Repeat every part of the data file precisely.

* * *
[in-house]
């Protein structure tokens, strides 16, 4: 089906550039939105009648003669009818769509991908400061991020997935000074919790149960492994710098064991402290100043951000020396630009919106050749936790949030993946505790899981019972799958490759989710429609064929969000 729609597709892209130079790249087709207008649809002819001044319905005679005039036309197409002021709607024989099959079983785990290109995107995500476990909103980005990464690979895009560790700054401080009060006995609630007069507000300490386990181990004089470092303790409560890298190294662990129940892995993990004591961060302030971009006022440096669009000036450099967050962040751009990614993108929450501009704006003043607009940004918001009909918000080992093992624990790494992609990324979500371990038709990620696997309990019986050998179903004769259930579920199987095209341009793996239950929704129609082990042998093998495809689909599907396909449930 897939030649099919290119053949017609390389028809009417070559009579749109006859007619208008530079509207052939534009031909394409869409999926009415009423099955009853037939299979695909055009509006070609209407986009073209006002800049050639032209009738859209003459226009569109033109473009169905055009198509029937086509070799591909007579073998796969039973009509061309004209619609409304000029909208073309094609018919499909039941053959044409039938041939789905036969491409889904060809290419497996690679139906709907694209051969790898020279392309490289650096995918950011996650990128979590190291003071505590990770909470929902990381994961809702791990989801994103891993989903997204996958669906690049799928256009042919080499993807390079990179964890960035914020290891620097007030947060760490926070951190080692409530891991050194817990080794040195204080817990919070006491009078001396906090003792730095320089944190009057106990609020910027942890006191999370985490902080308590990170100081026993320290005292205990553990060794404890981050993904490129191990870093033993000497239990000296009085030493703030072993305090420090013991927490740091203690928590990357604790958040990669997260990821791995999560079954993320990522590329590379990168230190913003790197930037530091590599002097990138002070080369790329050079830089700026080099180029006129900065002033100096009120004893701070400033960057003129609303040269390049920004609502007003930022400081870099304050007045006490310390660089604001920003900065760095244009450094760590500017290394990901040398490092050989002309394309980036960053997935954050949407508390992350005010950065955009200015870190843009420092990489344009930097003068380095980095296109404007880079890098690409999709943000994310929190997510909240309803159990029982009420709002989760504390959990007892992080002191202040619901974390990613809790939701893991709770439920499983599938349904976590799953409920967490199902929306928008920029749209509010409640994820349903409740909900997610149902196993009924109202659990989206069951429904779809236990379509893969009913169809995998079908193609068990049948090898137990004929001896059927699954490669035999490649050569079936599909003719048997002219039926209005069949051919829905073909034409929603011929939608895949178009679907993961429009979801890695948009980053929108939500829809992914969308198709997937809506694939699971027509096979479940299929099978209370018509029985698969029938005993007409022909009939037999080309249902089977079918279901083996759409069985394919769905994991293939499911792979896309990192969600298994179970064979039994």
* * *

[in-house]
């Protein structure tokens, strides 16, 4: 089906550039939105009648003669009818769509991908400061991020997935000074919790149960492994710098064991402290100043951000020396630009919106050749936790949030993946505790899981019972799958490759989710429609064929969000 729609597709892209130079790249087709207008649809002819001044319905005679005039036309197409002021709607024989099959079983785990290109995107995500476990909103980005990464690979895009560790700054401080009060006995609630007069507000300490386990181990004089470092303790409560890298190294662990129940892995993990004591961060302030971009006022440096669009000036450099967050962040751009990614993108929450501009704006003043607009940004918001009909918000080992093992624990790494992609990324979500371990038709990620696997309990019986050998179903004769259930579920199987095209341009793996239950929704129609082990042998093998495809689909599907396909449930 897939030649099919290119053949017609390389028809009417070559009579749109006859007619208008530079509207052939534009031909394409869409999926009415009423099955009853037939299979695909055009509006070609209407986009073209006002800049050639032209009738859209003459226009569109033109473009169905055009198509029937086509070799591909007579073998796969039973009509061309004209619609409304000029909208073309094609018919499909039941053959044409039938041939789905036969491409889904060809290419497996690679139906709907694209051969790898020279392309490289650096995918950011996650990128979590190291003071505590990770909470929902990381994961809702791990989801994103891993989903997204996958669906690049799928256009042919080499993807390079990179964890960035914020290891620097007030947060760490926070951190080692409530891991050194817990080794040195204080817990919070006491009078001396906090003792730095320089944190009057106990609020910027942890006191999370985490902080308590990170100081026993320290005292205990553990060794404890981050993904490129191990870093033993000497239990000296009085030493703030072993305090420090013991927490740091203690928590990357604790958040990669997260990821791995999560079954993320990522590329590379990168230190913003790197930037530091590599002097990138002070080369790329050079830089700026080099180029006129900065002033100096009120004893701070400033960057003129609303040269390049920004609502007003930022400081870099304050007045006490310390660089604001920003900065760095244009450094760590500017290394990901040398490092050989002309394309980036960053997935954050949407508390992350005010950065955009200015870190843009420092990489344009930097003068380095980095296109404007880079890098690409999709943000994310929190997510909240309803159990029982009420709002989760504390959990007892992080002191202040619901974390990613809790939701893991709770439920499983599938349904976590799953409920967490199902929306928008920029749209509010409640994820349903409740909900997610149902196993009924109202659990989206069951429904779809236990379509893969009913169809995998079908193609068990049948090898137990004929001896059927699954490669035999490649050569079936599909003719048997002219039926209005069949051919829905073909034409929603011929939608895949178009679907993961429009979801890695948009980053929108939500829809992914969308198709997937809506694939699971027509096979479940299929099978209370018509029985698969029938005993007409022909009939037999080309249902089977079918279901083996759409069985394919769905994991293939499911792979896309990192969600298994179970064979039994």